With Lucky Jim Kingsley Amis established himself as the bad boy of twentieth-century British letters. Later he became famous as another kind of bad boy, an inveterate boozer, a red-faced scourge of political correctness. He was consistent throughout in being a committed enemy of any form of “right thinking,” which helped to make him one of the most consistently unconventional and exploratory writers of his day, a master of classical English prose who was unafraid to apply himself to literary genres all too often dismissed as “low.” Science fiction, the spy story, the ghost story were all grist for Amis’s mill, and nowhere is the experimental spirit in which he worked, his will to test both reality and the reader’s imagination, more apparent than in his short stories. These “woodchips from [his] workshop”—as he called them—are anything but throwaway work. They are instead the essence of Amis, a brew that is as tonic as it is intoxicating.
Kingsley Amis (1922–1995) was a popular and prolific British novelist, poet, and critic, widely regarded as one of the greatest satirical writers of the twentieth century. Born in suburban South London, the only child of a clerk in the office of the mustard-maker Colman’s, he went to the City of London School on the Thames before winning an English scholarship to St. John’s College, Oxford, where he began a lifelong friendship with fellow student Philip Larkin. Following service in the British Army’s Royal Corps of Signals during World War II, he completed his degree and joined the faculty at the University College of Swansea in Wales. Lucky Jim, his first novel, appeared in 1954 to great acclaim and won a Somerset Maugham Award. Amis spent a year as a visiting fellow in the creative writing department of Princeton University and in 1961 became a fellow at Peterhouse College, Cambridge, but resigned the position two years later, lamenting the incompatibility of writing and teaching (“I found myself fit for nothing much more exacting than playing the gramophone after three supervisions a day”). Ultimately he published twenty-four novels, including science fiction and a James Bond sequel; more than a dozen collections of poetry, short stories, and literary criticism; restaurant reviews and three books about drinking; political pamphlets and a memoir; and more. Amis received the Booker Prize for his novel The Old Devils in 1986 and was knighted by Queen Elizabeth II in 1990. He had three children, among them the novelist Martin Amis, with his first wife, Hilary Anne Bardwell, from whom he was divorced in 1965. After his second, eighteen-year marriage to the novelist Elizabeth Jane Howard ended in 1983, he lived in a London house with his first wife and her third husband.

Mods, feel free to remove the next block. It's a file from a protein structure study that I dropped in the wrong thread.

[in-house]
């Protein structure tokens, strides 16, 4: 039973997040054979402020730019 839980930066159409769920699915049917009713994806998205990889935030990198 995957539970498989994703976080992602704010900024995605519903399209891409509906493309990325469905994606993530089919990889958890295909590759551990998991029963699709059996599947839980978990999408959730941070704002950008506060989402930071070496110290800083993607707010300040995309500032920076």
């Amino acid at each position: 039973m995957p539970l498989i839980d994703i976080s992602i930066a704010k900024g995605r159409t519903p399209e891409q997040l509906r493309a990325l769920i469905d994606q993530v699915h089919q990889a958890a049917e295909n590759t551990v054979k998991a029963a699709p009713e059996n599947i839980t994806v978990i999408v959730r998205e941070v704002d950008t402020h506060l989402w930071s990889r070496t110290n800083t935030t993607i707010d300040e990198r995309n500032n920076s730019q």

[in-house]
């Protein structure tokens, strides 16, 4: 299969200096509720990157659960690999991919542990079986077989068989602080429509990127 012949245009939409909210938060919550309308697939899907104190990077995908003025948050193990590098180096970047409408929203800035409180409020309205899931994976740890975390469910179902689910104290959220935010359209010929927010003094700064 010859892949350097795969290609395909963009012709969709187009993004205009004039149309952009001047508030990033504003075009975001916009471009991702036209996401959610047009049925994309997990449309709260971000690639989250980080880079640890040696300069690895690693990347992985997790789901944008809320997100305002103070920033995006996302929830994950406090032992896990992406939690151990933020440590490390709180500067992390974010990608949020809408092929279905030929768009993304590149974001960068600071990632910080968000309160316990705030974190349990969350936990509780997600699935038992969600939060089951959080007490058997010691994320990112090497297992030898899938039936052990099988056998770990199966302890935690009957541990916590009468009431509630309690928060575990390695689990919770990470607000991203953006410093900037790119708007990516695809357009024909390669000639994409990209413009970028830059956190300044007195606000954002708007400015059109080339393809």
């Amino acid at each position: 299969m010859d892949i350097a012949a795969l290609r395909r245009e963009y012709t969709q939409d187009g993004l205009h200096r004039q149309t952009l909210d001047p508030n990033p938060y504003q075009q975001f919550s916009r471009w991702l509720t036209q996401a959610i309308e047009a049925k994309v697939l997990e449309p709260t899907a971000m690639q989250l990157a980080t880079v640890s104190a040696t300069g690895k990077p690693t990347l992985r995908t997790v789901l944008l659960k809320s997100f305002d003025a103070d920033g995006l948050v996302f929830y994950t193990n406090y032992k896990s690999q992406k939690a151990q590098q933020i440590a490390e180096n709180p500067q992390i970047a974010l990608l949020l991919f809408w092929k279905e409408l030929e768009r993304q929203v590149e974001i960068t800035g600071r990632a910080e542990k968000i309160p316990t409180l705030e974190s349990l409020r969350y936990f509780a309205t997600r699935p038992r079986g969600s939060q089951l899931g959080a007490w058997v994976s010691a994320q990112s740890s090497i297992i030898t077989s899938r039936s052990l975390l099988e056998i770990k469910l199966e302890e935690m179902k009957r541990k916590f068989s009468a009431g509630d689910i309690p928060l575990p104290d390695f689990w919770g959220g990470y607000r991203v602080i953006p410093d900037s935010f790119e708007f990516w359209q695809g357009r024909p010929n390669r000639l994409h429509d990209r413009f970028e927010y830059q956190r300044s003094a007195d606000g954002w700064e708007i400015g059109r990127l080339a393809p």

Rachel Cusk is the author of two memoirs and seven novels, including The Country Life, The Lucky Ones, and Arlington Park. Her most recent novel, Outline, was published in 2015.